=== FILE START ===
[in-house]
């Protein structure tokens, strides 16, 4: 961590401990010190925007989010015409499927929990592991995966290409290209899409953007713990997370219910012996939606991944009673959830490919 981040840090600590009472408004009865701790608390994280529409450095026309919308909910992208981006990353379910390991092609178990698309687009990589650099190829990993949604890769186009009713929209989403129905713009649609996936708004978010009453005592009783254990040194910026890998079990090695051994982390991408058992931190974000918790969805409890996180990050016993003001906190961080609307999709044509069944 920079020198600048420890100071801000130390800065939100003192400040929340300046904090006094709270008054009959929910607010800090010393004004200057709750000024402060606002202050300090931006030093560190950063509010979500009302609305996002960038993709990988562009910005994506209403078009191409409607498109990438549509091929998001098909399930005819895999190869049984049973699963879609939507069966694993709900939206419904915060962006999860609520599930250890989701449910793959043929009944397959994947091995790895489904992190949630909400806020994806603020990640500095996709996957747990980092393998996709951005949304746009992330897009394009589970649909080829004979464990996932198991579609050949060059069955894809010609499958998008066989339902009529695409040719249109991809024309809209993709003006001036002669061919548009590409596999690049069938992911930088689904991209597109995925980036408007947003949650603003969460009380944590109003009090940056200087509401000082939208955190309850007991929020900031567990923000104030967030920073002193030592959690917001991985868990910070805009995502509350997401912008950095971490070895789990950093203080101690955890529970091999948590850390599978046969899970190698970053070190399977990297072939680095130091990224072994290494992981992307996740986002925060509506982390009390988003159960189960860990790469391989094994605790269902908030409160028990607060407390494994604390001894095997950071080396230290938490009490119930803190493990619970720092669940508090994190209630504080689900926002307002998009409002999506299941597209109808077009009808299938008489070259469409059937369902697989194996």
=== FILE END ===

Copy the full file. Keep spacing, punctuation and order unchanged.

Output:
[in-house]
């Protein structure tokens, strides 16, 4: 961590401990010190925007989010015409499927929990592991995966290409290209899409953007713990997370219910012996939606991944009673959830490919 981040840090600590009472408004009865701790608390994280529409450095026309919308909910992208981006990353379910390991092609178990698309687009990589650099190829990993949604890769186009009713929209989403129905713009649609996936708004978010009453005592009783254990040194910026890998079990090695051994982390991408058992931190974000918790969805409890996180990050016993003001906190961080609307999709044509069944 920079020198600048420890100071801000130390800065939100003192400040929340300046904090006094709270008054009959929910607010800090010393004004200057709750000024402060606002202050300090931006030093560190950063509010979500009302609305996002960038993709990988562009910005994506209403078009191409409607498109990438549509091929998001098909399930005819895999190869049984049973699963879609939507069966694993709900939206419904915060962006999860609520599930250890989701449910793959043929009944397959994947091995790895489904992190949630909400806020994806603020990640500095996709996957747990980092393998996709951005949304746009992330897009394009589970649909080829004979464990996932198991579609050949060059069955894809010609499958998008066989339902009529695409040719249109991809024309809209993709003006001036002669061919548009590409596999690049069938992911930088689904991209597109995925980036408007947003949650603003969460009380944590109003009090940056200087509401000082939208955190309850007991929020900031567990923000104030967030920073002193030592959690917001991985868990910070805009995502509350997401912008950095971490070895789990950093203080101690955890529970091999948590850390599978046969899970190698970053070190399977990297072939680095130091990224072994290494992981992307996740986002925060509506982390009390988003159960189960860990790469391989094994605790269902908030409160028990607060407390494994604390001894095997950071080396230290938490009490119930803190493990619970720092669940508090994190209630504080689900926002307002998009409002999506299941597209109808077009009808299938008489070259469409059937369902697989194996």